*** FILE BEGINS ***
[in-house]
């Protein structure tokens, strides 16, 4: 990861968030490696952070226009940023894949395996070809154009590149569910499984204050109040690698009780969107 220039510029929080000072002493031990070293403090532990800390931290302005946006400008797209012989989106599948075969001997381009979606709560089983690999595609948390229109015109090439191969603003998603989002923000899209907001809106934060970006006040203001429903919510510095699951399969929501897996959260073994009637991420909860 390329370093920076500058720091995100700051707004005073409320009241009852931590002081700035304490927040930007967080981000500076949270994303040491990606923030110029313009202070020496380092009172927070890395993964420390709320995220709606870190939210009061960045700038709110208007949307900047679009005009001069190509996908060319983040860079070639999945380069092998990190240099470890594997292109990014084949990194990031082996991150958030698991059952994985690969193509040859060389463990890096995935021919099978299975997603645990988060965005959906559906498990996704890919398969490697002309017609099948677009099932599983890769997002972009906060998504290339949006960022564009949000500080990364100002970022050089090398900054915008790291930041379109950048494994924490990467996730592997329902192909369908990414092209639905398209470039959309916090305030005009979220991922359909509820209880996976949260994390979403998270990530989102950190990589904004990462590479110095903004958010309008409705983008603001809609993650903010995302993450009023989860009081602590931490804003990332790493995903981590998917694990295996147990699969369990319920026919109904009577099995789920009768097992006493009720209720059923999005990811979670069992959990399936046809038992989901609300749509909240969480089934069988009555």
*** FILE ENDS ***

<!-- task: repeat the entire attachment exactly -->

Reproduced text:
[in-house]
């Protein structure tokens, strides 16, 4: 990861968030490696952070226009940023894949395996070809154009590149569910499984204050109040690698009780969107 220039510029929080000072002493031990070293403090532990800390931290302005946006400008797209012989989106599948075969001997381009979606709560089983690999595609948390229109015109090439191969603003998603989002923000899209907001809106934060970006006040203001429903919510510095699951399969929501897996959260073994009637991420909860 390329370093920076500058720091995100700051707004005073409320009241009852931590002081700035304490927040930007967080981000500076949270994303040491990606923030110029313009202070020496380092009172927070890395993964420390709320995220709606870190939210009061960045700038709110208007949307900047679009005009001069190509996908060319983040860079070639999945380069092998990190240099470890594997292109990014084949990194990031082996991150958030698991059952994985690969193509040859060389463990890096995935021919099978299975997603645990988060965005959906559906498990996704890919398969490697002309017609099948677009099932599983890769997002972009906060998504290339949006960022564009949000500080990364100002970022050089090398900054915008790291930041379109950048494994924490990467996730592997329902192909369908990414092209639905398209470039959309916090305030005009979220991922359909509820209880996976949260994390979403998270990530989102950190990589904004990462590479110095903004958010309008409705983008603001809609993650903010995302993450009023989860009081602590931490804003990332790493995903981590998917694990295996147990699969369990319920026919109904009577099995789920009768097992006493009720209720059923999005990811979670069992959990399936046809038992989901609300749509909240969480089934069988009555």